By Briana Vannozzi
Let’s start with the bad news. Despite efforts to minimize disruptions, commuters on nearly every NJ Transit rail line should anticipate delays this summer. How much and how long will depend on where you’re traveling. The head of the rail agency defended plans to reroute trains during New York Penn track repairs to a group of lawmakers this morning with the Morris & Essex line bearing the brunt of the pain, diverting customers on midtown direct lines to Hoboken where they’ll pick up ferries or the PATH. Today we learned that will add another 30 to 45 minutes to their commute.
“I want to understand the process and the communication as to the decision to just select the Morris & Essex line. Let me start with this: was that 100 percent NJ Transit’s doing?” asked Assemblyman John McKeon.
“The answer is yes,” NJ Transit Executive Director Steven Santoto said. “We looked at an option where every single midtown direct would be cancelled.”
To soften the blow, customers on that rail line will get a 50 to 63 percent fare reduction with cross-honoring of tickets. Santoro says that idea was a collaboration with the governor’s office. The summer repairs will close three of the station’s 21 tracks for eight weeks from July 10 to Sept. 1.
“If there’s a derailment at Penn Station similar to what we had before, I’m not going to sugarcoat it, there’s going to be issues,” said Santoro.
During the peak morning rush, 7,400 Morris & Essex riders will be diverted to Hoboken. To accommodate, extra bus service will run from South Orange and the PATH plans to add lines for the increased riders. For their part, NJ Transit contends they’re doing the best with a situation that was out of their hands.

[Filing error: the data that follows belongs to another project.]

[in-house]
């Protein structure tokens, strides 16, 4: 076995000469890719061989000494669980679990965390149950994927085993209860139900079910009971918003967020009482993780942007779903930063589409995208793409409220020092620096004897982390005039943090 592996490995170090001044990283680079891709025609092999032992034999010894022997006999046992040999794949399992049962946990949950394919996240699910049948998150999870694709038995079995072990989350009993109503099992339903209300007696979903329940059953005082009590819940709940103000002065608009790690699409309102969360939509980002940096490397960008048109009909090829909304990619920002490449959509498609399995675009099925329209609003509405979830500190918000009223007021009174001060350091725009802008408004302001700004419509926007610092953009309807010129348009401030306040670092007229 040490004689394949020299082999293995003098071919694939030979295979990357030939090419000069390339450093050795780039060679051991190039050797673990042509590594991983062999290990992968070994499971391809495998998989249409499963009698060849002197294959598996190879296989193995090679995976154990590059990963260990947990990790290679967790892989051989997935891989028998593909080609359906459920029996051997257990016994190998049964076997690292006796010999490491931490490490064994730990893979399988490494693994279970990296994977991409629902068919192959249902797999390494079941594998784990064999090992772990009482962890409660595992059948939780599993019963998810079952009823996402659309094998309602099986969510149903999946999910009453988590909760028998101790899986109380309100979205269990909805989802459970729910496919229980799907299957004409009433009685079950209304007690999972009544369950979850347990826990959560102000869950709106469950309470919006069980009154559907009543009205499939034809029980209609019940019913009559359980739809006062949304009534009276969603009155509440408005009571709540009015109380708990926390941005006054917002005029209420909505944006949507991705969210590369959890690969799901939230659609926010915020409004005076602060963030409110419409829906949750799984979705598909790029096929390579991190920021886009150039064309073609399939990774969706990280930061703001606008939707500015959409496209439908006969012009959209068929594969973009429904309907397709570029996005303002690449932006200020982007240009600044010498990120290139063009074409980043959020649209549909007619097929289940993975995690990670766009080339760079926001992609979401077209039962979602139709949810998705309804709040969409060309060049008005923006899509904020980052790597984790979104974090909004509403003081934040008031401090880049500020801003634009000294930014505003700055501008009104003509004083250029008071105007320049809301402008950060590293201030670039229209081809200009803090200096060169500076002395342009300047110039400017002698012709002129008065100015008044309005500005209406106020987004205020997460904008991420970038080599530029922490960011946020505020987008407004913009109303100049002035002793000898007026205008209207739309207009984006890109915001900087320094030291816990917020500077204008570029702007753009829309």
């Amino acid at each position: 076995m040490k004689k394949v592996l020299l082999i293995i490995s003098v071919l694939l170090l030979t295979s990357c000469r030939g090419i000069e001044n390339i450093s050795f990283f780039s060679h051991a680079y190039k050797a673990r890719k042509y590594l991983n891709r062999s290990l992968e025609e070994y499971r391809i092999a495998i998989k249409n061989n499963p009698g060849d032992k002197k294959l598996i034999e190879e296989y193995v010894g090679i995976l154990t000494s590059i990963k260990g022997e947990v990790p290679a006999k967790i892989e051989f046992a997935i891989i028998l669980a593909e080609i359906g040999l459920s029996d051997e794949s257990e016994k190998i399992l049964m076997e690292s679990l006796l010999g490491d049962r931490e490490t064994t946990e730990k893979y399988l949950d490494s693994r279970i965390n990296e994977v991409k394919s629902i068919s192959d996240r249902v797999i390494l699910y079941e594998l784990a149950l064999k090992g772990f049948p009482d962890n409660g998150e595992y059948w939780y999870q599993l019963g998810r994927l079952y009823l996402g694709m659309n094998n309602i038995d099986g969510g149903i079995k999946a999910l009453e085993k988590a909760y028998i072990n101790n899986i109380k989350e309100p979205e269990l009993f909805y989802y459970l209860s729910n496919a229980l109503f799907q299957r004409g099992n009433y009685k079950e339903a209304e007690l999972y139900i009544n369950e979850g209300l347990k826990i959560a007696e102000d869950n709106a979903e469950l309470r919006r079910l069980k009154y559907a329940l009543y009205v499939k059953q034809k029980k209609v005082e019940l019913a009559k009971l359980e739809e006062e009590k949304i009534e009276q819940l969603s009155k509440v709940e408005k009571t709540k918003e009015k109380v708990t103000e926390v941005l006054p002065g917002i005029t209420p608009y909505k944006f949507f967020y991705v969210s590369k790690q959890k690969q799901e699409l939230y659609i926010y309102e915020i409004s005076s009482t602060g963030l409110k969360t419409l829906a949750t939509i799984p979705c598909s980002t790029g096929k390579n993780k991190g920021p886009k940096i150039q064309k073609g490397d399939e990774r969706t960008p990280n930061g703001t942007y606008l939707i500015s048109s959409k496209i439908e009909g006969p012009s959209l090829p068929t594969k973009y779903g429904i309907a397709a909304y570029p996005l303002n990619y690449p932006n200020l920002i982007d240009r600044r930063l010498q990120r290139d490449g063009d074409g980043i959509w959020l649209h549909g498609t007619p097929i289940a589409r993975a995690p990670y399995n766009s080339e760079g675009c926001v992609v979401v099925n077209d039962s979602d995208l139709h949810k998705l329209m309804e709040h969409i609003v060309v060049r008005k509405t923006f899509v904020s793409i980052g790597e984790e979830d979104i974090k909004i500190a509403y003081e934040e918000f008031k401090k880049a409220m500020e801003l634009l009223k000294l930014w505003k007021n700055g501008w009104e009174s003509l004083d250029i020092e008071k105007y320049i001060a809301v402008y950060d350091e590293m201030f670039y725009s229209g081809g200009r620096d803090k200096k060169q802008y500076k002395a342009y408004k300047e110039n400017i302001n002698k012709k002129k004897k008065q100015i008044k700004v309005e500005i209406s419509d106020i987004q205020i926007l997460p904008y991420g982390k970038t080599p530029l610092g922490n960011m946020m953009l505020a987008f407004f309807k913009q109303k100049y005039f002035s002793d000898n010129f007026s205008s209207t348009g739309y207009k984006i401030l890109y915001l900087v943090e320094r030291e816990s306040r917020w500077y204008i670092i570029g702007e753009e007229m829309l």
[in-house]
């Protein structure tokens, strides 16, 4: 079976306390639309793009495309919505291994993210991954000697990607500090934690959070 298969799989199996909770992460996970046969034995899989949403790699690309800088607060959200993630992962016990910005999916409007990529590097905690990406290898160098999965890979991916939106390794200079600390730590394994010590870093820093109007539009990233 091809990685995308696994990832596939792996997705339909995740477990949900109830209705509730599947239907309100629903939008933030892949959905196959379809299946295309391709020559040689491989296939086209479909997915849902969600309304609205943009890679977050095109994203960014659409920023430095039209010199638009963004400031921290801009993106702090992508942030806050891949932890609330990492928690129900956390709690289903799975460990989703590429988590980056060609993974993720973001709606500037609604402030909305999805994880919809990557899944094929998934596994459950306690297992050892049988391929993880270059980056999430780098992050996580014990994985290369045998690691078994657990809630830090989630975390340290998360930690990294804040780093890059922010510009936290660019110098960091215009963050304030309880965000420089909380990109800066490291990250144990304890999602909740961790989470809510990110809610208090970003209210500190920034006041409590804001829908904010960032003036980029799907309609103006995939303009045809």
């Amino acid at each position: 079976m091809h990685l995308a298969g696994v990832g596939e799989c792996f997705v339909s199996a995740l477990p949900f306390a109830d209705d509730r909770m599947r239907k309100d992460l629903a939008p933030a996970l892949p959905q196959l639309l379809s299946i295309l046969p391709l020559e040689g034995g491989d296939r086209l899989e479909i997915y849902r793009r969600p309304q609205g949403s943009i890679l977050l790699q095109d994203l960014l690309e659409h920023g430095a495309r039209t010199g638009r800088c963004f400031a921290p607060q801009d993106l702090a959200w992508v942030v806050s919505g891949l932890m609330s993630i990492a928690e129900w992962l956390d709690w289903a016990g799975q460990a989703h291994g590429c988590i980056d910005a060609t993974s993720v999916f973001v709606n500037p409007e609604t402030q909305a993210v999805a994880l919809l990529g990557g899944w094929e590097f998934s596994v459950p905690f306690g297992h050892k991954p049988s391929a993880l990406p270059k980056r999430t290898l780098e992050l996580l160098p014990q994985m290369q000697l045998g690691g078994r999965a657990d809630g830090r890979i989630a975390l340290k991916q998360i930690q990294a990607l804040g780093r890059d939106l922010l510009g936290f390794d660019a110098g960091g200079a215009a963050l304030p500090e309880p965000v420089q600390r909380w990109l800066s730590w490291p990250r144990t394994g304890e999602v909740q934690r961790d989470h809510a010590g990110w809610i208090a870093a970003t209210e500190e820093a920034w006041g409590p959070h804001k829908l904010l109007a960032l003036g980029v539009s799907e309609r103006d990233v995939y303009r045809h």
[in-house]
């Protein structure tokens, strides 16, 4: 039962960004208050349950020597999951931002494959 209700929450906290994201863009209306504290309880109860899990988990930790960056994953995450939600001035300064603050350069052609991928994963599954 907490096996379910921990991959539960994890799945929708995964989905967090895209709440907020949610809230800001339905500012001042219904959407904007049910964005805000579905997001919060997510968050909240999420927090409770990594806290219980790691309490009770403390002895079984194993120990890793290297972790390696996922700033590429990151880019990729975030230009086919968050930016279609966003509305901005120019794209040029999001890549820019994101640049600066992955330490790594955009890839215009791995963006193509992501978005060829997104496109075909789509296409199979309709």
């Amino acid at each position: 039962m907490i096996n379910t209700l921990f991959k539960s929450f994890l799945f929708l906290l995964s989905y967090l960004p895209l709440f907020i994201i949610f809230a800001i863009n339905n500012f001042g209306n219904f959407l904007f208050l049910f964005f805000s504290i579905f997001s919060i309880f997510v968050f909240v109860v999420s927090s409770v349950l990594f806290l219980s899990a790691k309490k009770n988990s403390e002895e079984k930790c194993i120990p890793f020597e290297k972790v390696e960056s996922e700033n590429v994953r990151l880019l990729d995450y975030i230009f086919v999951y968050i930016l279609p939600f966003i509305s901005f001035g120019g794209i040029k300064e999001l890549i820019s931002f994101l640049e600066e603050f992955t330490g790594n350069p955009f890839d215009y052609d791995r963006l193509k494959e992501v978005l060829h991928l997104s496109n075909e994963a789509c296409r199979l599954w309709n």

“So it wasn’t until all of these mishaps of the last couple of months of derailments that you became aware of what was really going on there?” asked Sen. Loretta Weinberg.
“That’s correct,” Santoro said.
Both the Christie administration and NJ Transit have found a foil in Amtrak, pointing fingers at their lack of communication over the degradation of tracks.
McKeon asked, “Is there information that you withhold from them?”
“No. In terms of condition of the railroad, we’re absolutely willing to share information regarding its current state. NJT understand our work program, which is the work we intend to do,” Amtrak COO Scot Naparstek said.
“Critical problems have arisen here and no one came forth to raise a red flag to anything about what was happening to this infrastructure,” Weinberg said.
It’s estimated the fare reductions and cross-honoring will cost roughly $15 million. NJ Transit says it plans to get the money from Amtrak. Amtrak says that’s not in their budget. And if you were hoping for good news at the end of this report, there isn’t any. Amtrak also announced repair plans on the LIRR slated for early 2018 are they’re expected to cause major rush hour disruptions.